Tuesday, April 22, 2014

When Pirates Are the Best Option

Have we gotten to a point where some listeners - even government officials - think that an illegal 'pirate' radio station is the best option for local community news and information?

In Boston this week, Touch 106 was raided and shut down by the 'Feds.'

Touch 106 was a "pirate" radio station. They had no FCC license. In fact, the federal government had tried previously to shut them down but couldn't gain access to their building. Prior to the shutdown, Touch 106 had operated illegally, but not unsuccessfully, for eight years.

From time to time, illegally operated 'pirate' stations get shut down. But what makes the Touch 106 story so interesting, is the reaction from listeners and community leaders.

Even Massachusetts Governor Deval Patrick told the Boston Globe he was incredibly disappointed, "Touch is a very important voice in the community."

Leading radio trade publication Radio Ink referred to Touch 106 as "The Benevolent Pirate" and quoted radio consultant Donna Halper as saying, "The Touch story speaks to a much bigger issue: the FCC's lack of interest in promoting live and local programming and it's willingness to allow a handful of giant conglomerates to simulcast and voicetrack rather than be a presence in the communities they are supposed to serve."

There's even a petition on Change.org to bring Touch 106 back to the Boston airwaves.

The FCC, as you might imagine, has a different take. The station was operating without a license, they were apparently interfering with other legally operated stations that were broadcasting on or near the same dial position.  That's why federal agents raided the studios and confiscated most of their broadcast equipment.

But what does it say when listeners and many government leaders (even the Governor!) are suggesting that the best local community service provided by broadcasters is being provided by an illegal pirate?

One Boston city council member said he was going to do everything he could to get the station back on the air, calling it, "A community institution, information resource, and vehicle for civic engagement and social change."

Those are the same words we'd use to describe KSER and KXIR. The difference is, we've been operating legally since 1991, serving the North Puget Sound as an information and cultural resource.

Of course, it might be more 'dashing' to just operate as a pirate station - and a lot cheaper. We wouldn't have to pay FCC attorney fees. We wouldn't have spent more than $350,000 to construct a tower and launch KXIR at 89.9 on Whidbey Island. And now, with that second station, and with continued support from listeners like you, we want to improve and expand our service to the communities we reach.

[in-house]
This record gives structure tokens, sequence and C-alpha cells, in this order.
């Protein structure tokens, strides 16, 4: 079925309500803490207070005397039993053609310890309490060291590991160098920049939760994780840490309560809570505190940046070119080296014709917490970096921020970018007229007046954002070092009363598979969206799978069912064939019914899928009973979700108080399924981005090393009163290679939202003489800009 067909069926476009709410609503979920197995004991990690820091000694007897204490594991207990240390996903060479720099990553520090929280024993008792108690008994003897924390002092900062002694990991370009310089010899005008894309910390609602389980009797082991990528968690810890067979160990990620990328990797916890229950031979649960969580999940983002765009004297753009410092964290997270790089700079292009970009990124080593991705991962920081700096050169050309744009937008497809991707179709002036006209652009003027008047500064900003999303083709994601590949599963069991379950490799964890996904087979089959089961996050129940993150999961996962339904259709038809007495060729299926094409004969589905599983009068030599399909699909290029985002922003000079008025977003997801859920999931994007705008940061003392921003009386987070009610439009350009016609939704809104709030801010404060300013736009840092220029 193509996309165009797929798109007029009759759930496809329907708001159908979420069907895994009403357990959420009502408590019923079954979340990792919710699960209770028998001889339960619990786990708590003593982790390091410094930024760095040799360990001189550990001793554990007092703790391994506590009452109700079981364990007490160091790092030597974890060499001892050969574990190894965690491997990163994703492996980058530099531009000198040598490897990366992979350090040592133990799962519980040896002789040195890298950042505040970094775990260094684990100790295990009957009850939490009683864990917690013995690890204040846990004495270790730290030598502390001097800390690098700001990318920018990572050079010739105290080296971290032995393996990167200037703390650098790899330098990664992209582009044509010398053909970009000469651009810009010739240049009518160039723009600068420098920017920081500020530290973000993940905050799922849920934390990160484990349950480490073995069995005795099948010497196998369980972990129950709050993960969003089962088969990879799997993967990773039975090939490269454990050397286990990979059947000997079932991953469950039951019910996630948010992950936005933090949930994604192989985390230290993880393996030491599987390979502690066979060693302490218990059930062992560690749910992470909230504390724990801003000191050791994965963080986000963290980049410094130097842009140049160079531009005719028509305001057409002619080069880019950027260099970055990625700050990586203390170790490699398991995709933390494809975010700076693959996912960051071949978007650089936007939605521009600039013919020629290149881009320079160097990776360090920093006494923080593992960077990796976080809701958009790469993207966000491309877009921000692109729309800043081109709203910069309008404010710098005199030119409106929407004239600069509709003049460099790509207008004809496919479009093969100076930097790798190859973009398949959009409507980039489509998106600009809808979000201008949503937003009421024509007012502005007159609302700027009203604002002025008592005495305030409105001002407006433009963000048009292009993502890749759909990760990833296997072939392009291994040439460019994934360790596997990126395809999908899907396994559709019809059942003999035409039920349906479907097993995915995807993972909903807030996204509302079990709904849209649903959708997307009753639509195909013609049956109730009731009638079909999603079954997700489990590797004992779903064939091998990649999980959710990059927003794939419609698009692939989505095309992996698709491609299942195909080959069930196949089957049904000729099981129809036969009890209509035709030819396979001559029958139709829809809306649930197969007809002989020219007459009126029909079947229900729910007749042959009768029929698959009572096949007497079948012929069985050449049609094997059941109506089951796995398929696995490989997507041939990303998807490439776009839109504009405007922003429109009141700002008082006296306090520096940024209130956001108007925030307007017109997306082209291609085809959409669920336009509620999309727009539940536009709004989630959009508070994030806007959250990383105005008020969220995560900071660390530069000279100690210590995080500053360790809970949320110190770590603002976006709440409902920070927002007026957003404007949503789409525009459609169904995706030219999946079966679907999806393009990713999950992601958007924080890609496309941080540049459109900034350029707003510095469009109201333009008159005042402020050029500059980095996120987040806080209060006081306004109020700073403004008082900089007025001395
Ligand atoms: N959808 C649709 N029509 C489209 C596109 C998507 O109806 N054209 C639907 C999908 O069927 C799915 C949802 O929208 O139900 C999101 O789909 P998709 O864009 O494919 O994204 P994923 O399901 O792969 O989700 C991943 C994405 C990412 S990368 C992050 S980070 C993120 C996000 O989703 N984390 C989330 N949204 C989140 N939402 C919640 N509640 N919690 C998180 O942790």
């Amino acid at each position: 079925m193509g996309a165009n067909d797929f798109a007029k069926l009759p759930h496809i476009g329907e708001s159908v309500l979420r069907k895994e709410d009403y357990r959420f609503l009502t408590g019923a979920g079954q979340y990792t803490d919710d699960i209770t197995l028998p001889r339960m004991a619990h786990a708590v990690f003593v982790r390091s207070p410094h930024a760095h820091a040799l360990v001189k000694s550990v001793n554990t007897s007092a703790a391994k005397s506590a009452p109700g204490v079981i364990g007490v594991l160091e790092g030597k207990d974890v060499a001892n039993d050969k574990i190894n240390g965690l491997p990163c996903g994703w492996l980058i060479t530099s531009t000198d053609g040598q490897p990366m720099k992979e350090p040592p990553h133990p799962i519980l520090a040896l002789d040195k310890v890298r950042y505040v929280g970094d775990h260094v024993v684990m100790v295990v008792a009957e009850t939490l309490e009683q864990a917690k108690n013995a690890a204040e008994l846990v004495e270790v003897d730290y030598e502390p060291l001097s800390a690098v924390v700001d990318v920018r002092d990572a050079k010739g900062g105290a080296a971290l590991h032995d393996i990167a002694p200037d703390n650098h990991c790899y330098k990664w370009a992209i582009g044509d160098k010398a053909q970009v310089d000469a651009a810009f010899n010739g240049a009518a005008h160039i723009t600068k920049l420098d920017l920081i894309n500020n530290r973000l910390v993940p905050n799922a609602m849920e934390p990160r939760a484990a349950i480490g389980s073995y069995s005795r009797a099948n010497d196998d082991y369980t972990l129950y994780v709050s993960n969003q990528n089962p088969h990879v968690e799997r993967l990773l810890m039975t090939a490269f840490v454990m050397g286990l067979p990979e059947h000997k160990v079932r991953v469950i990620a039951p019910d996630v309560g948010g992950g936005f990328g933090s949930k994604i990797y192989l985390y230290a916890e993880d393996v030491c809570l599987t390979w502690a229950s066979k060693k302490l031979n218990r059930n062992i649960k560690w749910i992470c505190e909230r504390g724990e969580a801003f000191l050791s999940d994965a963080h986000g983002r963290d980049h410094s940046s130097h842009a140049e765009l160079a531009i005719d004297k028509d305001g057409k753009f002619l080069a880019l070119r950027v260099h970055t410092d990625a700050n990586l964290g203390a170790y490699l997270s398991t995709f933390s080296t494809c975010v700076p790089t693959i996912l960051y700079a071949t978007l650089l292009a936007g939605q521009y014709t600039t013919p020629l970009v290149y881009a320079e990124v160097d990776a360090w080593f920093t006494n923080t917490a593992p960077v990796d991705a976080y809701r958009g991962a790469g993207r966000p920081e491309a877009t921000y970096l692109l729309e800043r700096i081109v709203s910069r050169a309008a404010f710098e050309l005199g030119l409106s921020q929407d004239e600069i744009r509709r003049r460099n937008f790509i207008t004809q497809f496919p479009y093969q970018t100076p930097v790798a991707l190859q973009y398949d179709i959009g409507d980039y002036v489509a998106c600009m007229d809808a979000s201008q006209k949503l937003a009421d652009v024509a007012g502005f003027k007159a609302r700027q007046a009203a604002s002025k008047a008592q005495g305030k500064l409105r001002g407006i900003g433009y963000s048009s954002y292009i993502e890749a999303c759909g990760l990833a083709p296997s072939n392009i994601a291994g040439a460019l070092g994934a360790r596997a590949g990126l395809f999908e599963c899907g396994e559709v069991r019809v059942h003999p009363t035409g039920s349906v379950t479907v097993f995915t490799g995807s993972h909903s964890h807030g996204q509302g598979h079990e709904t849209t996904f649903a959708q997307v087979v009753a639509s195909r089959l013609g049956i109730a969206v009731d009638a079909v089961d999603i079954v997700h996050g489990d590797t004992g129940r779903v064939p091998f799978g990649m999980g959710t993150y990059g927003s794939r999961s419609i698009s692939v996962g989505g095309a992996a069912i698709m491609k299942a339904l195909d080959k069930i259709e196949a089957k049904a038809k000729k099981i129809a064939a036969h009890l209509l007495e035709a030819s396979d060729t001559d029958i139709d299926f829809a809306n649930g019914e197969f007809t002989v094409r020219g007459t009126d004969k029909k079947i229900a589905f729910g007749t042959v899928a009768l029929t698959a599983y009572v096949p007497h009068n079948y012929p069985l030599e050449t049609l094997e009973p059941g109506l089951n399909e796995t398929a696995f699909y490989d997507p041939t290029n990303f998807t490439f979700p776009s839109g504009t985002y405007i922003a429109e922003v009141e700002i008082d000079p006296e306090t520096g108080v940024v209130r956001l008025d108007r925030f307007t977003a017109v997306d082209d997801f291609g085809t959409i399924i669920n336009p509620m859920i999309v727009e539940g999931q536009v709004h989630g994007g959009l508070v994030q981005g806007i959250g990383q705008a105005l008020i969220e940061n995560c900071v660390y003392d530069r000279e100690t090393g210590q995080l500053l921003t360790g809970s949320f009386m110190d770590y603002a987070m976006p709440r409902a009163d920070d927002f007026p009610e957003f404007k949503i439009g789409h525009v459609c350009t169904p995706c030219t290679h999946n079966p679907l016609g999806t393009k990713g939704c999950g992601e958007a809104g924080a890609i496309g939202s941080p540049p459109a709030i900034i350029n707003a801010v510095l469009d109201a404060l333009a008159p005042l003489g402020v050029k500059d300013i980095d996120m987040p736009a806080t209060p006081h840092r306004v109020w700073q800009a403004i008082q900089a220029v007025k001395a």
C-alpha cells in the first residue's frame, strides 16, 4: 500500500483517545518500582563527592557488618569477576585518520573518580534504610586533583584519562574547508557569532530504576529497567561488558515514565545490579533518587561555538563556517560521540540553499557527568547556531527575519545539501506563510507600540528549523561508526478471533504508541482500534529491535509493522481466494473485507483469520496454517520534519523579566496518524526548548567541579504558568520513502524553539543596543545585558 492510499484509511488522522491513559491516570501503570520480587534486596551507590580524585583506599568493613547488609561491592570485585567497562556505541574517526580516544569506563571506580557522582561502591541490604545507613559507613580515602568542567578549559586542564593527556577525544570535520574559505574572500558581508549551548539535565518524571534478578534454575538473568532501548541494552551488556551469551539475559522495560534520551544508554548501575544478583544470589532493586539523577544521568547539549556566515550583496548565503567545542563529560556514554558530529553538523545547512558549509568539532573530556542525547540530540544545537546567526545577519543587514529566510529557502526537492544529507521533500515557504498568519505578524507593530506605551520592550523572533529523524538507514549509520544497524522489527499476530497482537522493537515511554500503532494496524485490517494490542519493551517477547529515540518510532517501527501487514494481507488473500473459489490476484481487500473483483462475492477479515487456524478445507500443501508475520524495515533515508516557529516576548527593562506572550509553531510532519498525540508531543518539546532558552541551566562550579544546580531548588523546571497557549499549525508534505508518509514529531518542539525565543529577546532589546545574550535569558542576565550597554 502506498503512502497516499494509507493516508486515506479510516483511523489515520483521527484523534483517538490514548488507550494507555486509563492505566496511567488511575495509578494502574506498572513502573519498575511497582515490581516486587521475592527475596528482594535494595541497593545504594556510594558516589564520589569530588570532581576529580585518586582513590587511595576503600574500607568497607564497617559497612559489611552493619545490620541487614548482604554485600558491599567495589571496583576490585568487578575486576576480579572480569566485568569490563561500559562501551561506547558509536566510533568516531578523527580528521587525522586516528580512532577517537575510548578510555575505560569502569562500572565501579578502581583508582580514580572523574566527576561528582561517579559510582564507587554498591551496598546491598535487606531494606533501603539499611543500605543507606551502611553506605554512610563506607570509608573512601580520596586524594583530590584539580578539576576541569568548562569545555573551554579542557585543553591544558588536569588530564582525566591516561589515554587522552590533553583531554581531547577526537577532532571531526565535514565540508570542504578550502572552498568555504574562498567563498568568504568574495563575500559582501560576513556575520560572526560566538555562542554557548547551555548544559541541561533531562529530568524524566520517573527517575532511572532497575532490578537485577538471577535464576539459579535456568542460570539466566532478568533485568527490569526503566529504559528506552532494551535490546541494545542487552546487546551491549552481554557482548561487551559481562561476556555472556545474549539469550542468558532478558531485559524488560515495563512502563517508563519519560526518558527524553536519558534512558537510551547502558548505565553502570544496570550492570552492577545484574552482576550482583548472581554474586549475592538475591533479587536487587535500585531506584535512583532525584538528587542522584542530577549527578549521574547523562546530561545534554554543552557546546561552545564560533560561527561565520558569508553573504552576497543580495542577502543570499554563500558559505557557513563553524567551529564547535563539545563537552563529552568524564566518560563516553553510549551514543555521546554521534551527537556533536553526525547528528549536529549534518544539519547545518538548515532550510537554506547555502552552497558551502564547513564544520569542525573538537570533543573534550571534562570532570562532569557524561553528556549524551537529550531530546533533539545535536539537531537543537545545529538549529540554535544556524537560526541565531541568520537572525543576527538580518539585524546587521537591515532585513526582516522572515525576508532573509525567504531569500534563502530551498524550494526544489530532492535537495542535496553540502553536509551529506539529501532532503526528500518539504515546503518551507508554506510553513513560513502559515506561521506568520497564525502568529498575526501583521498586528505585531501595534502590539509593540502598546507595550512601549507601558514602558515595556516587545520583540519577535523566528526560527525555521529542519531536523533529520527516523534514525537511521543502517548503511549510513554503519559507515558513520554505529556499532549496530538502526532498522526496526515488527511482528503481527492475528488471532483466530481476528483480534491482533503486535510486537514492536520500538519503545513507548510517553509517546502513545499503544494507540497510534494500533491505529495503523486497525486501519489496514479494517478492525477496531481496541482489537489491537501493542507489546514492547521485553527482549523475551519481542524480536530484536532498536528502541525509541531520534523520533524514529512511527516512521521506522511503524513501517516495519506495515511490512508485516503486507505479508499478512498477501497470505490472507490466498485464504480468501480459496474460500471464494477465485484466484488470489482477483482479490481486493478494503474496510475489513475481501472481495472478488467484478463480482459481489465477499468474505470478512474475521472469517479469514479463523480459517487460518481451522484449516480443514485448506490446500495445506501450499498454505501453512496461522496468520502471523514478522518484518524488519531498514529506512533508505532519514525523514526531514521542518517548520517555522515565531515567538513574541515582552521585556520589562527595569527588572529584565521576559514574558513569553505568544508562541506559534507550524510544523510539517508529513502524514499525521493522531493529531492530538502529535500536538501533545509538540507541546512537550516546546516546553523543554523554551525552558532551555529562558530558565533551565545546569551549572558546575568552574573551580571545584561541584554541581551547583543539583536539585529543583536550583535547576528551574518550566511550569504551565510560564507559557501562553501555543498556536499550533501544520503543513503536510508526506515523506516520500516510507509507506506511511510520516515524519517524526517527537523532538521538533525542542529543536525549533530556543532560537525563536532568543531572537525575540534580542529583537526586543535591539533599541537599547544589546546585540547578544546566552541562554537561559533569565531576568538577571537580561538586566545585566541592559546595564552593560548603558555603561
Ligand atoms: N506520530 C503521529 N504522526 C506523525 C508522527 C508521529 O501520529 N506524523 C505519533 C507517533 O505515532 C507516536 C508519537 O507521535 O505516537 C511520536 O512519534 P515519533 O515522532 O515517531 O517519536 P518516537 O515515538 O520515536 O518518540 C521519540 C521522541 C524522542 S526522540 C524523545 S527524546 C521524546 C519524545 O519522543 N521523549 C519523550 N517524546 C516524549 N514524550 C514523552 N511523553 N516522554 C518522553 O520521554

Perhaps if  more communities had locally-owned independent public radio stations like KSER and KXIR, some elected officials and governors wouldn't find themselves in the awkward position of defending pirate broadcasters.

Thursday, April 17, 2014

Eight is Enough

For now, at least, the big commercial radio companies are stuck with ownership caps.

The Federal Communications Commission (FCC) ruled this week there is no need to raise the number of stations a company can own in an individual market.

If you're old enough, you recall a time when a broadcast company could only own two radio stations in your town - one AM and one FM. For decades that limit served the industry well. Then deregulation occurred in the mid-90's and, suddenly, companies were allowed to own up to eight (8) stations in a major market. And in many big cities, that's exactly what happened. Not only did the biggest companies get bigger, but, in some cases, they would buy the eight stations with the strongest signals in town.

Before deregulation and consolidation, radio companies complained about competition from other media, in particular, cable television. But recently, those same radio companies have been moaning about another source of competition: the internet. That's why several years ago, the National Association of Broadcasters (NAB) got involved.